SINGAPORE: The government will more than double its spending on the pre—school sector over the next five years to more than $3 billion.
This will enhance the industry’s capacity, quality of teaching and best practices while keeping costs affordable.
This year’s Budget sees the government taking further initiatives to strengthen opportunities for children in low and middle—income families through the education system.
It is all part of efforts to promote social mobility, and level the playing field for those who come from disadvantaged backgrounds.
Deputy Prime Minister and Finance Minister Tharman Shanmugaratnam announced this in his Budget Statement on Monday.
Mr Tharman said: "Meritocracy alone will not assure us of this. We therefore want to do more, starting from early in our children’s lives, to give the best leg—up to those who start with a disadvantage. We cannot change the fact that children have different family backgrounds that bring very different advantages and disadvantages. But we want to find every way, at the pre—school and primary school levels, to help our children from poorer or less stable families to develop confidence and the self—belief that gives them aspirations of their own, and to help them catch up when they fall behind."
More pre—schools will be built closer to homes and workplaces, and to ensure quality and affordability, more operators will be brought into the Anchor Operator Scheme, which controls the mass market pre—school sector here. Currently, there are only two anchor operators.
This will create 16,000 more pre—school places by 2017.
More will also be done to attract good teachers who are crucial to developing a quality pre—school sector.
For example, the government will increase salary grants to the anchor operators so that all their pre—school teachers will be graduates or diploma holders. Currently, 80 per cent of pre—school teachers are graduates or diploma holders.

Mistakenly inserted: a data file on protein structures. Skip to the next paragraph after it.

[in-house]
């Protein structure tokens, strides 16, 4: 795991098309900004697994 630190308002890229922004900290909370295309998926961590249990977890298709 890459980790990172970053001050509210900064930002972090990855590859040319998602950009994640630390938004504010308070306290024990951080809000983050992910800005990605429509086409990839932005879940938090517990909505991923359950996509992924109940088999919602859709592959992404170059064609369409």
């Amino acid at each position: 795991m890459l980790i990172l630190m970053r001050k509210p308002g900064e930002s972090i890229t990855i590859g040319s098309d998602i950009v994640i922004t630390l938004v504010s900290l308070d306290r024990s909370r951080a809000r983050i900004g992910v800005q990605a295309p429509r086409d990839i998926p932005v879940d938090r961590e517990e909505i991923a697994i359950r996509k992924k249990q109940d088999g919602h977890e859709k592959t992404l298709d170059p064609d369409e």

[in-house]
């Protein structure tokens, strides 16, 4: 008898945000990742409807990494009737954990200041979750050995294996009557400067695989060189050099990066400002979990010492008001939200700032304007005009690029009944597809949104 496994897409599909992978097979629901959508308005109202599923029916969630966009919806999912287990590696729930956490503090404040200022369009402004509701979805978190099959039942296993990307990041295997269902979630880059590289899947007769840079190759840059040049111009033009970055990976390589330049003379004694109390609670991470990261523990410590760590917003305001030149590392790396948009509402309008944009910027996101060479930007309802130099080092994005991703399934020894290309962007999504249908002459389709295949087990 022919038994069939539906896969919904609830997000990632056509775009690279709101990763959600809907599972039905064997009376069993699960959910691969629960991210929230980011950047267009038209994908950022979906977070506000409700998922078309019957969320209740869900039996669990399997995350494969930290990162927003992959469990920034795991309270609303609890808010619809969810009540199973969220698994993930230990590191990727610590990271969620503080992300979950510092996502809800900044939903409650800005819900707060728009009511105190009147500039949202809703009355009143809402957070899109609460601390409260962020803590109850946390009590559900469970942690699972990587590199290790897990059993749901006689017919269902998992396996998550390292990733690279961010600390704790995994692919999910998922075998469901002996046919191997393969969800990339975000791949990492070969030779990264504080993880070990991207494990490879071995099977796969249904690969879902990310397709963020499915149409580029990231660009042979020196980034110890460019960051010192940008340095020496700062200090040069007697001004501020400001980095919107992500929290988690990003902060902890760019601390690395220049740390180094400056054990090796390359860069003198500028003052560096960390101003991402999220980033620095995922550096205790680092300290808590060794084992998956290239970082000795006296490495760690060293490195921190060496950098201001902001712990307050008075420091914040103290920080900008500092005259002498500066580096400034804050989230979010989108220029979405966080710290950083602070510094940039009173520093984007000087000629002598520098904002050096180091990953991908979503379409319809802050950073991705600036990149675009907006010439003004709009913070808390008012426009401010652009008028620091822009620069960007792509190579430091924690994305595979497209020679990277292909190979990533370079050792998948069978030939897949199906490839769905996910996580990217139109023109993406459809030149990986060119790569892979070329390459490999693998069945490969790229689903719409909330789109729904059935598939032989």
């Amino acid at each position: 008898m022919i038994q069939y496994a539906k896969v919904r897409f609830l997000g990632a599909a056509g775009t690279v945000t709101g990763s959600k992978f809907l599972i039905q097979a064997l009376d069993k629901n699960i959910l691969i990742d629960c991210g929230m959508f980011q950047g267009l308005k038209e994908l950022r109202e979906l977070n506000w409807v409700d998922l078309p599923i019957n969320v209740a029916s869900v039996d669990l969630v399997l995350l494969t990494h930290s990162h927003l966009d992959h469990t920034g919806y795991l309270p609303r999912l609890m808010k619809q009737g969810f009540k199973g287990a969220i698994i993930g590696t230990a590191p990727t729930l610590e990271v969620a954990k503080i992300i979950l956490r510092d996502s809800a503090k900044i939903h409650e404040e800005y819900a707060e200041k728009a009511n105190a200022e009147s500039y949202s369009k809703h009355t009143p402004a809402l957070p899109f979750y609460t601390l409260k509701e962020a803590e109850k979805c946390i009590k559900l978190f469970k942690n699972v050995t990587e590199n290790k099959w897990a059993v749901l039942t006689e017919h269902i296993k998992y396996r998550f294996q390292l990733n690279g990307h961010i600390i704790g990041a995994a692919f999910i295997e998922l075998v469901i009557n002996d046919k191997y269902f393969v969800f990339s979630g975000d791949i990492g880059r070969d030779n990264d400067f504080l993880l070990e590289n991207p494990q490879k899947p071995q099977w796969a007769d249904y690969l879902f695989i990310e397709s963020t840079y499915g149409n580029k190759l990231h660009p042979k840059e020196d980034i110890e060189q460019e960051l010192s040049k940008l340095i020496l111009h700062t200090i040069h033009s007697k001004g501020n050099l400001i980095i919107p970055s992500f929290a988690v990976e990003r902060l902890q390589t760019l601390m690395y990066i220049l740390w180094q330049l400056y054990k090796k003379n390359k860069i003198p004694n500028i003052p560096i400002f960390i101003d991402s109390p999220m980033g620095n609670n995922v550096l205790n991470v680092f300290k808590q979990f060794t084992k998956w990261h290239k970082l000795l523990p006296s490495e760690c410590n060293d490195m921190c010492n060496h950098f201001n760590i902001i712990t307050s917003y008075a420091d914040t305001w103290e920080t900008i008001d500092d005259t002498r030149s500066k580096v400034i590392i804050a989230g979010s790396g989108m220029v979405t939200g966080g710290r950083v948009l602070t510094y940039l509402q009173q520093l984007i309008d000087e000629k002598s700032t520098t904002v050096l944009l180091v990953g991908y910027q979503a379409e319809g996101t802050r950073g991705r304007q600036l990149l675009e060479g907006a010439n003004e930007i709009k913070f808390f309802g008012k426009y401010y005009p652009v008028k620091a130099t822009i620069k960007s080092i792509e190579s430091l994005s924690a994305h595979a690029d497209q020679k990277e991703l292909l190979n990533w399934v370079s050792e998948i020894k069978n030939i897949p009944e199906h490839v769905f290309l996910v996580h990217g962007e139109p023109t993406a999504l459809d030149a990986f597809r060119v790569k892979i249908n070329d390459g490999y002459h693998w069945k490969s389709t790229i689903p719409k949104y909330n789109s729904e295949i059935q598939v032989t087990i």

Teachers will also be able to obtain scholarships and training grants to upgrade, and can look forward to more structured training and career development.
For the first time, the Ministry of Education (MOE) will set up a few kindergartens to develop best practices that can scale across the sector. Presently, pre—schools are run by the private sector.
The government will also work with the Ministry of Social and Family Development (MSF) to oversee a new autonomous agency, the Early Childhood Development Agency.
Dianne Seet—Swee, principal of Ascension Kindergarten said: "It has been a long time. The Ministry of Community Development, Youth and Sports (now known as MSF) and MOE have been running independently although they are looking after the same group of children from aged three to six. By combining the two agencies together, I can see more benefits unfolding.
"For example, I do know that parents, other than a three—hour programme, are looking a little bit more at after—school activities of which kindergartens are now not able to run. Hopefully when the two agencies come together, they are better able to meet the parents’ needs with a three—hour programme and maybe a little more after—school care."
Forina Ng, principal of PCF Cheng San—Seletar, said: "With MOE and MSF working closely hand in hand, we hope it will bring out more benefits to help lower—income families and to solve the issues of parents going to this agency and the other agency for help."
A childcare arm of the National Trades Union Congress (NTUC) said the government has sent a clear signal of the importance it places on pre—school education, by doubling its budget for the sector.
NTUC First Campus (NFC) Co—operative said Budget 2013 signals an important shift in how society values early childhood education.
NFC, which operates 114 childcare centres, plans to set up about 15 centres in 2013.
Its childcare arm, My First Skool, intends to reserve 15 per cent of its places for children from less privileged families, with an income of less than S$3,500.
It will also strengthen its outreach to these families.
It aims to have a good mix of children from different social backgrounds in its centres and give all children an equal start in life through high quality pre—school services.
More support will also be provided for disadvantaged students.
The Opportunity Fund, which is another source for schools to tap on, provides additional help to their needy students by subsidising school—based enrichment opportunities.
The fund will be topped up by S$72 million and for the first time, it can be used by polytechnics. This is expected to benefit about 100,000 students across schools, ITE, and the polytechnics.
The Edusave Endowment Fund will get a S$300 million top—up.
The government will also extend learning support beyond early primary school years and expand the number of school—based student care centres to provide additional development support outside of school hours.
They will also develop richer instructional materials such as developing online resources, to enhance teaching and learning in school.
These three school—level initiatives will cost an additional S$120 million a year.
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